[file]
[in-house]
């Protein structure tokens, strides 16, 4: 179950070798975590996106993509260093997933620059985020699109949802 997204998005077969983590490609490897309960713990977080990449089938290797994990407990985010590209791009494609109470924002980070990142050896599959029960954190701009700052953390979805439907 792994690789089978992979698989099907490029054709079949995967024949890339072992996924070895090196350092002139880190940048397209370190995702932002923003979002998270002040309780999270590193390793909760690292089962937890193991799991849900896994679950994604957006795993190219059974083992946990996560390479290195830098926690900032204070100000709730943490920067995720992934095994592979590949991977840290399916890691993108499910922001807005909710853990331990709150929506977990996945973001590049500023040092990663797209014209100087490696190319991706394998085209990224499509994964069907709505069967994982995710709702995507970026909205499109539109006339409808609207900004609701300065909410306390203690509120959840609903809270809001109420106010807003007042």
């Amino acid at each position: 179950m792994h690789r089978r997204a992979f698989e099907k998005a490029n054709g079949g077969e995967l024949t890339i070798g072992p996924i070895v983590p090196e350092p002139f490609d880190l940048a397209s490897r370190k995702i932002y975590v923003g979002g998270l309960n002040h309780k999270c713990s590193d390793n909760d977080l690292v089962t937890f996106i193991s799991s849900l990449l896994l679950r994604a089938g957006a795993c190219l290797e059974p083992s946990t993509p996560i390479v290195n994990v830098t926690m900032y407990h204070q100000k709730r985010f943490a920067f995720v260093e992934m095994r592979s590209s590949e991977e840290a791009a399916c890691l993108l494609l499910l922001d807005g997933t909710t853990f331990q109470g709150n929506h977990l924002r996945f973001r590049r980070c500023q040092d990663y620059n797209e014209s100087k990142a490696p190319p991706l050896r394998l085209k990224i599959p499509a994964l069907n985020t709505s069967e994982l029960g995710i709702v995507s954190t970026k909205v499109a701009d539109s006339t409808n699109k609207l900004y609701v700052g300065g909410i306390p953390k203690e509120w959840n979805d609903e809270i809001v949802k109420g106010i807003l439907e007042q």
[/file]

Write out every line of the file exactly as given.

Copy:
[in-house]
């Protein structure tokens, strides 16, 4: 179950070798975590996106993509260093997933620059985020699109949802 997204998005077969983590490609490897309960713990977080990449089938290797994990407990985010590209791009494609109470924002980070990142050896599959029960954190701009700052953390979805439907 792994690789089978992979698989099907490029054709079949995967024949890339072992996924070895090196350092002139880190940048397209370190995702932002923003979002998270002040309780999270590193390793909760690292089962937890193991799991849900896994679950994604957006795993190219059974083992946990996560390479290195830098926690900032204070100000709730943490920067995720992934095994592979590949991977840290399916890691993108499910922001807005909710853990331990709150929506977990996945973001590049500023040092990663797209014209100087490696190319991706394998085209990224499509994964069907709505069967994982995710709702995507970026909205499109539109006339409808609207900004609701300065909410306390203690509120959840609903809270809001109420106010807003007042």
């Amino acid at each position: 179950m792994h690789r089978r997204a992979f698989e099907k998005a490029n054709g079949g077969e995967l024949t890339i070798g072992p996924i070895v983590p090196e350092p002139f490609d880190l940048a397209s490897r370190k995702i932002y975590v923003g979002g998270l309960n002040h309780k999270c713990s590193d390793n909760d977080l690292v089962t937890f996106i193991s799991s849900l990449l896994l679950r994604a089938g957006a795993c190219l290797e059974p083992s946990t993509p996560i390479v290195n994990v830098t926690m900032y407990h204070q100000k709730r985010f943490a920067f995720v260093e992934m095994r592979s590209s590949e991977e840290a791009a399916c890691l993108l494609l499910l922001d807005g997933t909710t853990f331990q109470g709150n929506h977990l924002r996945f973001r590049r980070c500023q040092d990663y620059n797209e014209s100087k990142a490696p190319p991706l050896r394998l085209k990224i599959p499509a994964l069907n985020t709505s069967e994982l029960g995710i709702v995507s954190t970026k909205v499109a701009d539109s006339t409808n699109k609207l900004y609701v700052g300065g909410i306390p953390k203690e509120w959840n979805d609903e809270i809001v949802k109420g106010i807003l439907e007042q």